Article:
Cortisol and Subjective Stress Responses to Acute Psychosocial Stress in Fibromyalgia Patients and Control Participants

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Abstract

Objective

Hypothalamic-pituitary-adrenal axis dysfunction may play a role in fibromyalgia (FM) pathogenesis but it remains understudied in this disorder. Furthermore, early childhood adversities (ECA) are common in FM, but whether they moderate stress reactivity is unknown. Hence, we investigated cortisol and subjective responses to acute psychosocial stress in FM and controls, while adjusting for ECA.

Methods

Twenty-seven female FM patients and 24 age-matched female controls were recruited in a tertiary care center and through advertisements, respectively. The Childhood Trauma Questionnaire was used to measure ECA history. Salivary cortisol levels and subjective stress ratings were measured at multiple time points before and after the Trier Social Stress Test (TSST) was administered.

Results

Significant main effects of group [F(1,43) = 7.04, p = .011, lower in FM] and ECA [F(1,43) = 5.18, p = .028, higher in participants with ECA] were found for cortisol responses. When excluding controls with ECA (n = 5), a significant group-by-time interaction was found [F(6,39) = 2.60, p = .032], driven by a blunted response to the stressor in FM compared with controls (p = .037). For subjective stress responses, a significant main effect of group [F(1,45) = 10.69, p = .002, higher in FM] and a trend toward a group-by-time interaction effect [F(6,45) = 2.05, p = .078, higher in FM 30 minutes before and 30 and 75 minutes after the TSST, and impaired recovery (difference immediately after – 30 minutes after the TSST) in FM] were found.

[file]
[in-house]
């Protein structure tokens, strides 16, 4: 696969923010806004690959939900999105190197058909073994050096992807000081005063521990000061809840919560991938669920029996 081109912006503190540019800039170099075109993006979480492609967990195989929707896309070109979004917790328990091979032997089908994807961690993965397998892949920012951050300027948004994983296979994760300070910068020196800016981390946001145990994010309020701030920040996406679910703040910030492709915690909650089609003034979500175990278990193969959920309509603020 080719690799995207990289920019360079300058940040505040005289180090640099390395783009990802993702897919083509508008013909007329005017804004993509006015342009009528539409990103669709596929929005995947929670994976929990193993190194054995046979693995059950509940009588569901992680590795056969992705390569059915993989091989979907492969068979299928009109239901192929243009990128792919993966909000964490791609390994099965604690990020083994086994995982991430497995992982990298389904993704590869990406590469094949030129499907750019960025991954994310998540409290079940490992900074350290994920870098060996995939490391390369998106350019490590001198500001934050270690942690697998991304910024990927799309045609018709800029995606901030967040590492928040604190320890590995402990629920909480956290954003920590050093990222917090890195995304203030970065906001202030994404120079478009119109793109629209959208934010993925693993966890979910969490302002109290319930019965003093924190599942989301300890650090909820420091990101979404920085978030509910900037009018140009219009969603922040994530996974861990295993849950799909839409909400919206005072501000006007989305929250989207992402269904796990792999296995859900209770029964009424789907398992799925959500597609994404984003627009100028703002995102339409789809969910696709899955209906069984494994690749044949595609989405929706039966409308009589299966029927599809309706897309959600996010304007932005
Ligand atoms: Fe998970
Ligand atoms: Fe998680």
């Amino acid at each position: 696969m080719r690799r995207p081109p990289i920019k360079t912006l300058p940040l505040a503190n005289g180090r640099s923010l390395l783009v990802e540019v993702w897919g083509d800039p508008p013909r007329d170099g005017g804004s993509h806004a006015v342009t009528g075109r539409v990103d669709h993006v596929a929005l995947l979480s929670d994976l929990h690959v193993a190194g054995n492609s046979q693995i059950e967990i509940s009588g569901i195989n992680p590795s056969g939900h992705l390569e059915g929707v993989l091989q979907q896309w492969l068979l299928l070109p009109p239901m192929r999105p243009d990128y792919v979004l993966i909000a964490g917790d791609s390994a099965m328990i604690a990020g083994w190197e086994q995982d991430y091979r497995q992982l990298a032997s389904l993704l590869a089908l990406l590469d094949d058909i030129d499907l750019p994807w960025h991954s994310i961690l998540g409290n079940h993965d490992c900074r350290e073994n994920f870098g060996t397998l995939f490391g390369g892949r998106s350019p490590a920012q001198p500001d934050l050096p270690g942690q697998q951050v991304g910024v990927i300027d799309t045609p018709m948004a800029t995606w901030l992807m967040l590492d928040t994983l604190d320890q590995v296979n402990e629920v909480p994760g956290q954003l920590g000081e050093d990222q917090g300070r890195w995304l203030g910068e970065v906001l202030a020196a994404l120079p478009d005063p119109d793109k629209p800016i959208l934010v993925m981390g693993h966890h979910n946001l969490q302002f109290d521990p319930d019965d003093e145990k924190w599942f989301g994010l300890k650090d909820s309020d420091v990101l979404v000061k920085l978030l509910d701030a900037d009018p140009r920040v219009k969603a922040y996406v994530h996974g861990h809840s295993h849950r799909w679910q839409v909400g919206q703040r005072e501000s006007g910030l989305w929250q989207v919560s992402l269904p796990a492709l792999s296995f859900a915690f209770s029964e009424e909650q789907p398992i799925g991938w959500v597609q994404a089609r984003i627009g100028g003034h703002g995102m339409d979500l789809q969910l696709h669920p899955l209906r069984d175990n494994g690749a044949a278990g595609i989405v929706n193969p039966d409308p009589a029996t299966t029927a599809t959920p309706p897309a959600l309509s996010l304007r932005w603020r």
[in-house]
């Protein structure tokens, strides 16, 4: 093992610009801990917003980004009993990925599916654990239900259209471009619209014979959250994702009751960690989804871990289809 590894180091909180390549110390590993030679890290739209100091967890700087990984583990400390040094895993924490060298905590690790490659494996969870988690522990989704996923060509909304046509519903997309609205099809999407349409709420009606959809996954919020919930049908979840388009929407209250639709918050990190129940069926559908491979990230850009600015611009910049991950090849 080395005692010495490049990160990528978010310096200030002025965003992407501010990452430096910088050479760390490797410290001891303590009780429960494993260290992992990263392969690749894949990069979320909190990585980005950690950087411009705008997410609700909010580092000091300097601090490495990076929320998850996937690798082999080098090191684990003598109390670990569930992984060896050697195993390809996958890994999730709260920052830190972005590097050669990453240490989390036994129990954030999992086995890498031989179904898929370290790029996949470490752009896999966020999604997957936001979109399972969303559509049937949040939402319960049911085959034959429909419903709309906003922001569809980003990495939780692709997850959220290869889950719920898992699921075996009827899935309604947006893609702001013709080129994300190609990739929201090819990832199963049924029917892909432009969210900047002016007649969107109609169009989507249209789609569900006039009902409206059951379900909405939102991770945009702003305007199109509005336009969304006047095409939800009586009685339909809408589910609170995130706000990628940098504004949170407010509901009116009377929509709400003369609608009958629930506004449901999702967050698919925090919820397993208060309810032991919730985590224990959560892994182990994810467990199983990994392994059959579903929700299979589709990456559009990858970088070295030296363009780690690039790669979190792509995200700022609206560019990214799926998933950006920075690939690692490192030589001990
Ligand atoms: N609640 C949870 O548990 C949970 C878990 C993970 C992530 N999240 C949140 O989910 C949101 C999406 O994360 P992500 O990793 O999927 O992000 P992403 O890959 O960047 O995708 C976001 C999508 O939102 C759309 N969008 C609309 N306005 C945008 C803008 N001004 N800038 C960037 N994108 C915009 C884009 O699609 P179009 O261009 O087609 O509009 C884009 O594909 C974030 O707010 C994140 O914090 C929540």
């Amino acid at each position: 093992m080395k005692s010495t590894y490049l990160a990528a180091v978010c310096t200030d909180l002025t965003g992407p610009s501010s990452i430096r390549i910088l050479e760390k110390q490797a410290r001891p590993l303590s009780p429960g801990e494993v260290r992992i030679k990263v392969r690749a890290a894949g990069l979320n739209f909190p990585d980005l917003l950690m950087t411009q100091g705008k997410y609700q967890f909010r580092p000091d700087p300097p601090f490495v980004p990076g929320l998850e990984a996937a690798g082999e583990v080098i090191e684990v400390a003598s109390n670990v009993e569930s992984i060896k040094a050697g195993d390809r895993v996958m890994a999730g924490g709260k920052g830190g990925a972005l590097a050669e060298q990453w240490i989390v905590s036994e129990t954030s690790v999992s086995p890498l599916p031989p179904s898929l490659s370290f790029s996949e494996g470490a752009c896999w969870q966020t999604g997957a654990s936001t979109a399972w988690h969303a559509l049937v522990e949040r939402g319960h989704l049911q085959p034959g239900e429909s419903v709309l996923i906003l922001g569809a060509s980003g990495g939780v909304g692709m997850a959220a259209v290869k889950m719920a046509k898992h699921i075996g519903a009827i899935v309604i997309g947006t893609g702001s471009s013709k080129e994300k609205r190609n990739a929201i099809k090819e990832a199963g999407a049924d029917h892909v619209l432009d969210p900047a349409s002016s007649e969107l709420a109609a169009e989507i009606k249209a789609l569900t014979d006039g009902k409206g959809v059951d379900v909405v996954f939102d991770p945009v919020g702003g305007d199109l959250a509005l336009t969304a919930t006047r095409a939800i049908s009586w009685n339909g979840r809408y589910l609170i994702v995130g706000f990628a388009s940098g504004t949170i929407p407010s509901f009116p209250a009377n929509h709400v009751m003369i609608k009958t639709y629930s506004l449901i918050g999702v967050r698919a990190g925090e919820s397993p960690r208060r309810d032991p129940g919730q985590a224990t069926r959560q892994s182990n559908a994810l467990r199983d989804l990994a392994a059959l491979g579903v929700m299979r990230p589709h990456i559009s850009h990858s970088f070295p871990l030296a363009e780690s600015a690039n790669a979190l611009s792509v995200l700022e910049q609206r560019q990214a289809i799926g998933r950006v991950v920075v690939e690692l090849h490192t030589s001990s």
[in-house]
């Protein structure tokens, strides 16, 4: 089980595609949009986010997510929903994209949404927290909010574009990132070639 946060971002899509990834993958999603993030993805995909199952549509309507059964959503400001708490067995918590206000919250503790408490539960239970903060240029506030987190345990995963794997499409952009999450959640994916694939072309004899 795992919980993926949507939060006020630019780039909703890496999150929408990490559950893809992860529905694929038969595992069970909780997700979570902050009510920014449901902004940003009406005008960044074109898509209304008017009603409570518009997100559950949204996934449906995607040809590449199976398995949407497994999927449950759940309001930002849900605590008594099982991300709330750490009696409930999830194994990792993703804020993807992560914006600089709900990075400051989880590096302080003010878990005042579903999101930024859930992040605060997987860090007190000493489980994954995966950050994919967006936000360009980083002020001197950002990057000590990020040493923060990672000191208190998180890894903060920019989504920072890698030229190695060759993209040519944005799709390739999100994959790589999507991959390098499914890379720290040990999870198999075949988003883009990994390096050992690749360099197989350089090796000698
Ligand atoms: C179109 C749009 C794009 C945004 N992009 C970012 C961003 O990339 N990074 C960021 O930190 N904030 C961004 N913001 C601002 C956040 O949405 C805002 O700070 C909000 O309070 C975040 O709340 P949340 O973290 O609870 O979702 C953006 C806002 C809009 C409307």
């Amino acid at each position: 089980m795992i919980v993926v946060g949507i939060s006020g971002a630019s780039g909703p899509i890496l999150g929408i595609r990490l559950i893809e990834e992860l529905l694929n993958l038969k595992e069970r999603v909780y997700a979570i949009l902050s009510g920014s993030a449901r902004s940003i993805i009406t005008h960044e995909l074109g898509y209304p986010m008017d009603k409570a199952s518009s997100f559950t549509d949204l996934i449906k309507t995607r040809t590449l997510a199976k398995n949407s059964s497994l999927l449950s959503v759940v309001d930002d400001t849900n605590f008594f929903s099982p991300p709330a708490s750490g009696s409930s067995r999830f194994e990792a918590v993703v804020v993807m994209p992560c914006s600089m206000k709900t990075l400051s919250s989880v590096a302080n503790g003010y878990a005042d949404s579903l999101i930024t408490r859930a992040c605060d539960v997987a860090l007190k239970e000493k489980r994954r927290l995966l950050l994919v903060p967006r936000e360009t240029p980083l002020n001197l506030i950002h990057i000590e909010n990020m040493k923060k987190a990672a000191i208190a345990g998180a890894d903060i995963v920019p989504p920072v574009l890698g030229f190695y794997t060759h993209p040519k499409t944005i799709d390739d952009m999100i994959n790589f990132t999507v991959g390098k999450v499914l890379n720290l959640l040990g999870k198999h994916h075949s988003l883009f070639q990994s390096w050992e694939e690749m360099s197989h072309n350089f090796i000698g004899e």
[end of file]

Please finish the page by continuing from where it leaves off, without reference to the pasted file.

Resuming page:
Conclusions

Blunted cortisol responsivity to the TSST was observed in FM patients compared with controls without ECA. FM patients had higher subjective stress levels compared with controls, particularly at baseline and during recovery from the TSST. In FM patients, ECA history was not associated with cortisol or subjective stress levels or with responsivity to the TSST. Future research should investigate the mechanisms underlying hypothalamic-pituitary-adrenal axis dysregulation in FM.

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